Non-destructive testing of knot-free timber in a Tasmanian eucalyptus nitens plot

Speaker:
Taskhiri, Mohammad Sadegh; College of Sciences and Engineering, University of Tasmania; Australia

Authors:
Taskhiri, M.S.; University of Tasmania; Australia
Holloway, D.; University of Tasmania; Australia
Turner, P.; University of Tasmania; Australia

ID: ECNDT-0408-2018
Download: PDF
Session: Composite Material - UT 1
Room: G1
Date: 2018-06-14
Time: 11:30 - 11:50

In plantation forestry, tree stems are usually pruned under a silviculture regime. While regimes vary, often pruning will occur in the 3rd year and 5th year to support strong tree growth and high-quality wood production. Silviculture science has advanced considerably over the last twenty years, optimising the management of stems to prevent viral, bacterial and fungal infections, and to mitigate against insects and other factors damaging stems. Commonly as part of the management regimes, tree stems in a plantation plot that have not been pruned are removed during a thinning operation at about the 10th year of the plantation. This optimises harvest quality and allows sufficient volumes of stems to be recovered to mitigate any thinning costs.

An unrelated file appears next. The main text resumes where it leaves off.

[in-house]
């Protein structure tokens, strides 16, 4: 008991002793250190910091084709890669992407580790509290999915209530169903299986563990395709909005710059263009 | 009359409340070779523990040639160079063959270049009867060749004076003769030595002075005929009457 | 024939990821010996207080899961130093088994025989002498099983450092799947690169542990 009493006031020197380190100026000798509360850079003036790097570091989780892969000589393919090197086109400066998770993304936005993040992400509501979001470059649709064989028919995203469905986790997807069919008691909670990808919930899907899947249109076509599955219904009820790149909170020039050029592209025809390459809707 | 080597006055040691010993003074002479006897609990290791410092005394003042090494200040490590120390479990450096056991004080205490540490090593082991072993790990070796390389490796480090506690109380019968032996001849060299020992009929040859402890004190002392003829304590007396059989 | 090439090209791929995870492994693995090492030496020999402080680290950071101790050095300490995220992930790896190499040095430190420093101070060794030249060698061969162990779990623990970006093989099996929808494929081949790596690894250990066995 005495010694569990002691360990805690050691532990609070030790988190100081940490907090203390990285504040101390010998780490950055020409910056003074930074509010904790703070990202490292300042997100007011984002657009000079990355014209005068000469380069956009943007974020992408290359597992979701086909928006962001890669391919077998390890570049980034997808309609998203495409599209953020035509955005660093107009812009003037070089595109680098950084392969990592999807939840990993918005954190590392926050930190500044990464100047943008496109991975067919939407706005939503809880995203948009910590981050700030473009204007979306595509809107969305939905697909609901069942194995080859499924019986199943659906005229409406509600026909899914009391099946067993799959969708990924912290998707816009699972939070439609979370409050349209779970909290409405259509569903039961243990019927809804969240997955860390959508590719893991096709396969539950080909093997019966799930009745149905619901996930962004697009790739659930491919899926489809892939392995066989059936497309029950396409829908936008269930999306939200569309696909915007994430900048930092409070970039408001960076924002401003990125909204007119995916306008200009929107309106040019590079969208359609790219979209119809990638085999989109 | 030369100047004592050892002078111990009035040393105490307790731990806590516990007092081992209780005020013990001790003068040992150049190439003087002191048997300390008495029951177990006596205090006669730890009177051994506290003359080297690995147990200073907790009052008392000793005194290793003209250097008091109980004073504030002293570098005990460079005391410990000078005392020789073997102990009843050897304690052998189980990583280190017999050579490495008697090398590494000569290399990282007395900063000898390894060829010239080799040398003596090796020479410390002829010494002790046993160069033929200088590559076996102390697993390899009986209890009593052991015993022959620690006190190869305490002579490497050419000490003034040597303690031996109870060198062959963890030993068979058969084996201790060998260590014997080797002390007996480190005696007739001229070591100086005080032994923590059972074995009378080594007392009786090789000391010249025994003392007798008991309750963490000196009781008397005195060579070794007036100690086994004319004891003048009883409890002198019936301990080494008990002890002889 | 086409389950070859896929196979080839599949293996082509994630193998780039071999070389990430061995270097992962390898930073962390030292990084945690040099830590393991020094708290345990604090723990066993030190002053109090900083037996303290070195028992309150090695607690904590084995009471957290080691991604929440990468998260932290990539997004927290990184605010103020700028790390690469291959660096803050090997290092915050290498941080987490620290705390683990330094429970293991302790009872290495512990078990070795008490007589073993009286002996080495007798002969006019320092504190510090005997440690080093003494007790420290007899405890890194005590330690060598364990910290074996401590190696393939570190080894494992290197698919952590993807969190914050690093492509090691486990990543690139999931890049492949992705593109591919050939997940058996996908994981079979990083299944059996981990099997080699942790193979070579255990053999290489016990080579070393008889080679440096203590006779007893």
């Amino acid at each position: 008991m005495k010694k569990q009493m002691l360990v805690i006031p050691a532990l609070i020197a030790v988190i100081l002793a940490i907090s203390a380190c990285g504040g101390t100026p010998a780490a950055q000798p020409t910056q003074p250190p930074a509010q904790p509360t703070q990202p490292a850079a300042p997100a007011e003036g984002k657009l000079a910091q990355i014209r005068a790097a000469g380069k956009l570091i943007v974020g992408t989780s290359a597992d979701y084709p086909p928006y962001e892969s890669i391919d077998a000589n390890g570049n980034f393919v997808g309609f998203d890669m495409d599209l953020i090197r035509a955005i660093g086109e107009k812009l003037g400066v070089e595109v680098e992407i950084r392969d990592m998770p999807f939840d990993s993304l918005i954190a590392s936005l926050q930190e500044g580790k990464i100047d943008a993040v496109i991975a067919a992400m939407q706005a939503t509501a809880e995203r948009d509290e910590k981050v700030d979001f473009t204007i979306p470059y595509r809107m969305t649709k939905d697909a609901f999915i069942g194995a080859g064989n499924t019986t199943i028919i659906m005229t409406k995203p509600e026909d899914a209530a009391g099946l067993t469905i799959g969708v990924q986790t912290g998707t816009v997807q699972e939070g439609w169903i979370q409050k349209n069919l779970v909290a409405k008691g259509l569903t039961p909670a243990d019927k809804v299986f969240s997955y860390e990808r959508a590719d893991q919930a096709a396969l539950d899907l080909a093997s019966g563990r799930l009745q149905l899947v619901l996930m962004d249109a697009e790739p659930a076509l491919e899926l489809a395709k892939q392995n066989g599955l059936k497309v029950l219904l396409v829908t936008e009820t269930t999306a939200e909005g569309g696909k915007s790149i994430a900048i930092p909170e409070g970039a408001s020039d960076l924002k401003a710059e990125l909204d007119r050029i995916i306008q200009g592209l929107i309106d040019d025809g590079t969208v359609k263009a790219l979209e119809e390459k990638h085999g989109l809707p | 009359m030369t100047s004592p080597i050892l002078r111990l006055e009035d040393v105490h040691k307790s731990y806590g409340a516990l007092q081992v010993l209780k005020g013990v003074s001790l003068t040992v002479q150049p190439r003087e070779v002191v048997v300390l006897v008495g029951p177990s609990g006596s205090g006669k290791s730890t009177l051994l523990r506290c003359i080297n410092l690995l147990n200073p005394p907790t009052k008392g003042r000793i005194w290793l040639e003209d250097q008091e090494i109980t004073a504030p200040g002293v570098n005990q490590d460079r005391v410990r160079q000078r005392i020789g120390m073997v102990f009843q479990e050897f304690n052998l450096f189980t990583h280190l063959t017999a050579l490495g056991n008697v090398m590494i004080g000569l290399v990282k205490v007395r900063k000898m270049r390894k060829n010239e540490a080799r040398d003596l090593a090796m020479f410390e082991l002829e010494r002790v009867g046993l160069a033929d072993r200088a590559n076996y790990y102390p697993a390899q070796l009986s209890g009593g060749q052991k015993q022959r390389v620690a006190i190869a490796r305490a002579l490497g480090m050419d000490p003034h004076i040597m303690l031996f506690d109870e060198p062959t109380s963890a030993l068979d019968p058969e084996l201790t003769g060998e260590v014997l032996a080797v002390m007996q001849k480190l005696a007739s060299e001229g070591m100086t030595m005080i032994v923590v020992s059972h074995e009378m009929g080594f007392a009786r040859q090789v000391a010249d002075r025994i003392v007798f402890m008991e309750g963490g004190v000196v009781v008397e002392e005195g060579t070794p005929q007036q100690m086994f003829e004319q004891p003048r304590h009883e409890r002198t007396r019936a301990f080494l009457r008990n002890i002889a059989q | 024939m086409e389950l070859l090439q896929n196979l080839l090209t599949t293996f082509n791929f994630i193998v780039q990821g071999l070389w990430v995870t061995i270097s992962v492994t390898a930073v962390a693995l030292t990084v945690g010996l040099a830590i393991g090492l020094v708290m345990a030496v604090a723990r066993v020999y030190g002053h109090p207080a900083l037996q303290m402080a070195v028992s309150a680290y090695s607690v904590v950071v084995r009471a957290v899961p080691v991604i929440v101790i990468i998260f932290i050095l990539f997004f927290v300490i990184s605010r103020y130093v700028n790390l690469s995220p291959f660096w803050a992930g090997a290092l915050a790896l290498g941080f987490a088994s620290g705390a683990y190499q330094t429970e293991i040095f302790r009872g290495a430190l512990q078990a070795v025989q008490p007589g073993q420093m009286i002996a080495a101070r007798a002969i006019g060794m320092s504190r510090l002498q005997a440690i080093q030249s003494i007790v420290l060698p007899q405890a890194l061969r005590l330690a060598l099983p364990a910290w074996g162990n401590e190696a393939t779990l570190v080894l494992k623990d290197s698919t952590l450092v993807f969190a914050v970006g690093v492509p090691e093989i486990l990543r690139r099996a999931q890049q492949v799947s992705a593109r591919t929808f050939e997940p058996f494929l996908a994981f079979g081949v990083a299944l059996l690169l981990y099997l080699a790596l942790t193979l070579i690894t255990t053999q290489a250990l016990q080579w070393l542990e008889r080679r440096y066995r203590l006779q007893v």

Frequently the interval between pruning and thinning causes self-pruned branch stubs to develop in many stands, and it is a problem for harvesters to be able to discriminate between pruned and unpruned stems within the plantation plot. While wood processors use large x-ray image machines during processing to optimise wood recovery, large costs are incurred from transporting poor quality, knotty timber following harvest.

This study aims to investigate the potential of ultrasound waves to detect defects in 17 years old eucalyptus nitens planted in Tasmania, Australia. In this work, 4 samples (billets) from different part of the trunk were used. The trunk parts were conditioned to natural forest moisture content (120%). The samples were scanned with ultrasound waves at 10 cm intervals in the longitudinal direction and every 45 degrees around the circumference. Results show that it is possible to identify cracks and knots in billets that are not pruned. The unpruned billets displayed highly variable ultrasound traces, while pruned billets showed far more consistent traces.